The year in which the patent expires – this will be either the UK patent expiry or the UK SPC expiry if later.
The date of the expiry of the original UK patent. The basic patent is rarely the only protection involved and other processes, chemical form or formulation patents may be relevant. These may all extend the effective patent life of a product. The basic expiry date can only be taken as a guide to the earliest possible date for any generic form to appear.
Supplementary Protection Certificate (SPC): this is a mechanism to guarantee a certain marketing exclusivity period for medicines throughout the EU, to allow for the extended development period they require. Current patents in the EU are valid for 20 years; an SPC applies from the date of first marketing of a product within the EU, and extends the effective patent life for up to 5 years, to allow up to a maximum of 15 years exclusivity.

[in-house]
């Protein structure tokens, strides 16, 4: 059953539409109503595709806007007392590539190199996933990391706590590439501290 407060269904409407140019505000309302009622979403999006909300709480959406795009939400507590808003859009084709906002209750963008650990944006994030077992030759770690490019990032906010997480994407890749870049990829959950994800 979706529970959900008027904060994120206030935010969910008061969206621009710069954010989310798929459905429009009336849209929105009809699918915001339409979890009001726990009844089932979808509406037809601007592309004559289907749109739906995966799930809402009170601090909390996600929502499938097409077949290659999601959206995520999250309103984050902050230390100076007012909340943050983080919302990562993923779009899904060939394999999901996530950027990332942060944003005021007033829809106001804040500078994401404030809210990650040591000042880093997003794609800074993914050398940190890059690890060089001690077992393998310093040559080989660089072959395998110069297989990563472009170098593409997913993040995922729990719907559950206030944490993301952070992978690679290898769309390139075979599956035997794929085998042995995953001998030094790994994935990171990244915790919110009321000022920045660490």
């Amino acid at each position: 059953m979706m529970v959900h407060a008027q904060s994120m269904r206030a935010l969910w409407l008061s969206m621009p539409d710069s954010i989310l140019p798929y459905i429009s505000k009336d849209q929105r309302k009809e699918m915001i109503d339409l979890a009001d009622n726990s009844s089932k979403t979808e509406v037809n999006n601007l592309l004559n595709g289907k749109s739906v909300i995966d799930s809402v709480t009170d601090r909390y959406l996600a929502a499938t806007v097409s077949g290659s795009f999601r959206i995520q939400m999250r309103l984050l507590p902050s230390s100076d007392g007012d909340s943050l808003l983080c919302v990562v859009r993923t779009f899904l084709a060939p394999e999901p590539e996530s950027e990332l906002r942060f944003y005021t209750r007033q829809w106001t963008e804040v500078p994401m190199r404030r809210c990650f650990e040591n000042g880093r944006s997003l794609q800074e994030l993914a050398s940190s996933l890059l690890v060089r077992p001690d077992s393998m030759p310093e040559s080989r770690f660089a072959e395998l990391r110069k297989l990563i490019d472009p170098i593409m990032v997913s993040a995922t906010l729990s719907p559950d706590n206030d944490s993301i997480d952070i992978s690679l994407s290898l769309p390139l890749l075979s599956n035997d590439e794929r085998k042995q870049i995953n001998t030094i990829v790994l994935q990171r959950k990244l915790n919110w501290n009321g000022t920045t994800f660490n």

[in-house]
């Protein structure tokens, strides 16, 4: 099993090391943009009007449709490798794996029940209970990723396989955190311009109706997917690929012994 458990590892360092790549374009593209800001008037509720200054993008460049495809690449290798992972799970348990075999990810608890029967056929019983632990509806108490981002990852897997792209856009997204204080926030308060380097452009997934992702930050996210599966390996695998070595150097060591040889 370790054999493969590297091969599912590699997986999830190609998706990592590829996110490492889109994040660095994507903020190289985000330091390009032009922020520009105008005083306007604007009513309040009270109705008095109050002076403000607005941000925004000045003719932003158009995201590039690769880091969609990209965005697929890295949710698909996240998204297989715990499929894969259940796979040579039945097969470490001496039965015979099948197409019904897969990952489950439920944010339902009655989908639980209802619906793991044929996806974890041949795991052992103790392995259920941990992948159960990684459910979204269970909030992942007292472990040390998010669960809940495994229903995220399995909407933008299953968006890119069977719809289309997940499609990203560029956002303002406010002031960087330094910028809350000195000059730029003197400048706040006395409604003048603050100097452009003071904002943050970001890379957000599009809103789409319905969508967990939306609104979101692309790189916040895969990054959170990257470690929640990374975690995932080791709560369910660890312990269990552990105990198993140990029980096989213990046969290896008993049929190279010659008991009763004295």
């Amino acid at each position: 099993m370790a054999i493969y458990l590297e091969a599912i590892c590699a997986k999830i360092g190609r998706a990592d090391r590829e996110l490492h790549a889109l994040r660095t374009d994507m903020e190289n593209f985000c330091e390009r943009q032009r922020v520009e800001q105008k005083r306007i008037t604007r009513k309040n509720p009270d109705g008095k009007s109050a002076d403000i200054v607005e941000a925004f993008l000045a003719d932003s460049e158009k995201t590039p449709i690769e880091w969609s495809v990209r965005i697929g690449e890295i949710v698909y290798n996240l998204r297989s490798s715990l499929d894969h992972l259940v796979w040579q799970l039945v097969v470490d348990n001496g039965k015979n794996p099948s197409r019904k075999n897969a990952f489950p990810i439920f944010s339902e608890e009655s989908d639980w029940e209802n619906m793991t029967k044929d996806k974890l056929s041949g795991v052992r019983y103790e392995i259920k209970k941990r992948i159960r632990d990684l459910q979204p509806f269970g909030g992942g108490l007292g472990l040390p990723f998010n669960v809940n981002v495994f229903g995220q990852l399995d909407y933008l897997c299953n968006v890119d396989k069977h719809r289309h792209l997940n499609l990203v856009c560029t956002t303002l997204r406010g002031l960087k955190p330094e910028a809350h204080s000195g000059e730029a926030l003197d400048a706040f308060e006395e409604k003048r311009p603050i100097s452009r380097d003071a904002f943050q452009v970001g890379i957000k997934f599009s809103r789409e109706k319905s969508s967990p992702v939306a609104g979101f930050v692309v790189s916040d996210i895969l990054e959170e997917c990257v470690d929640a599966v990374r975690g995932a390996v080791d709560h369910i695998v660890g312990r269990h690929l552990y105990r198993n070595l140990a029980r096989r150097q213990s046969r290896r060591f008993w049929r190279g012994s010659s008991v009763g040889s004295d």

The UK have published the changes to patents and SPCs after the end of the transition period of the UK leaving the EU.
Paediatric extension: The European Medicines Agency (EMA) allow for a 6 month extension to an SPC (but not a basic patent) if an approved PIP (paediatric investigation plan) is in place for the medicine. A PIP is a medicine development plan, submitted by a pharmaceutical company to the EMA, aimed at ensuring the necessary data are obtained through studies in children to support the medicine’s authorisation for use in children. There are some exceptions and restrictions to a PE. Further information and guidance can be found on the EMA website.
The UK have published the changes to patents and SPCs after the end of the transition period of the UK leaving the EU